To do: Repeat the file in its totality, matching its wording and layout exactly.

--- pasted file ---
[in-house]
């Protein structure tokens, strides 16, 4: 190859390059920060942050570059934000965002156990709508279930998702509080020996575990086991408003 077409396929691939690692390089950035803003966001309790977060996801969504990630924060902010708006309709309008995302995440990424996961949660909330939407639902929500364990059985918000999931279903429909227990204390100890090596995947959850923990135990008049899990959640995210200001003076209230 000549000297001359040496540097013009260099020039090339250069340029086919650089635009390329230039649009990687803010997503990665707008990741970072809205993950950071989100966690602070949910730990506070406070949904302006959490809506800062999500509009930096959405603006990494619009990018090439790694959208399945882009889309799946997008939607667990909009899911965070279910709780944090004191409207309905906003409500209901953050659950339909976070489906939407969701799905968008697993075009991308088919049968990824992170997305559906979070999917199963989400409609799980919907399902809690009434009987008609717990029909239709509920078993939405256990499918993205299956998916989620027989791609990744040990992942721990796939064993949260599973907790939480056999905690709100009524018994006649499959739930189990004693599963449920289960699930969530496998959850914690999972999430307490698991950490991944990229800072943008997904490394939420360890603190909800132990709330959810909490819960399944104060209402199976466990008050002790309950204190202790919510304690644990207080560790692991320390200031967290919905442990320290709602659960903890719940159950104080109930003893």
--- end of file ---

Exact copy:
[in-house]
């Protein structure tokens, strides 16, 4: 190859390059920060942050570059934000965002156990709508279930998702509080020996575990086991408003 077409396929691939690692390089950035803003966001309790977060996801969504990630924060902010708006309709309008995302995440990424996961949660909330939407639902929500364990059985918000999931279903429909227990204390100890090596995947959850923990135990008049899990959640995210200001003076209230 000549000297001359040496540097013009260099020039090339250069340029086919650089635009390329230039649009990687803010997503990665707008990741970072809205993950950071989100966690602070949910730990506070406070949904302006959490809506800062999500509009930096959405603006990494619009990018090439790694959208399945882009889309799946997008939607667990909009899911965070279910709780944090004191409207309905906003409500209901953050659950339909976070489906939407969701799905968008697993075009991308088919049968990824992170997305559906979070999917199963989400409609799980919907399902809690009434009987008609717990029909239709509920078993939405256990499918993205299956998916989620027989791609990744040990992942721990796939064993949260599973907790939480056999905690709100009524018994006649499959739930189990004693599963449920289960699930969530496998959850914690999972999430307490698991950490991944990229800072943008997904490394939420360890603190909800132990709330959810909490819960399944104060209402199976466990008050002790309950204190202790919510304690644990207080560790692991320390200031967290919905442990320290709602659960903890719940159950104080109930003893």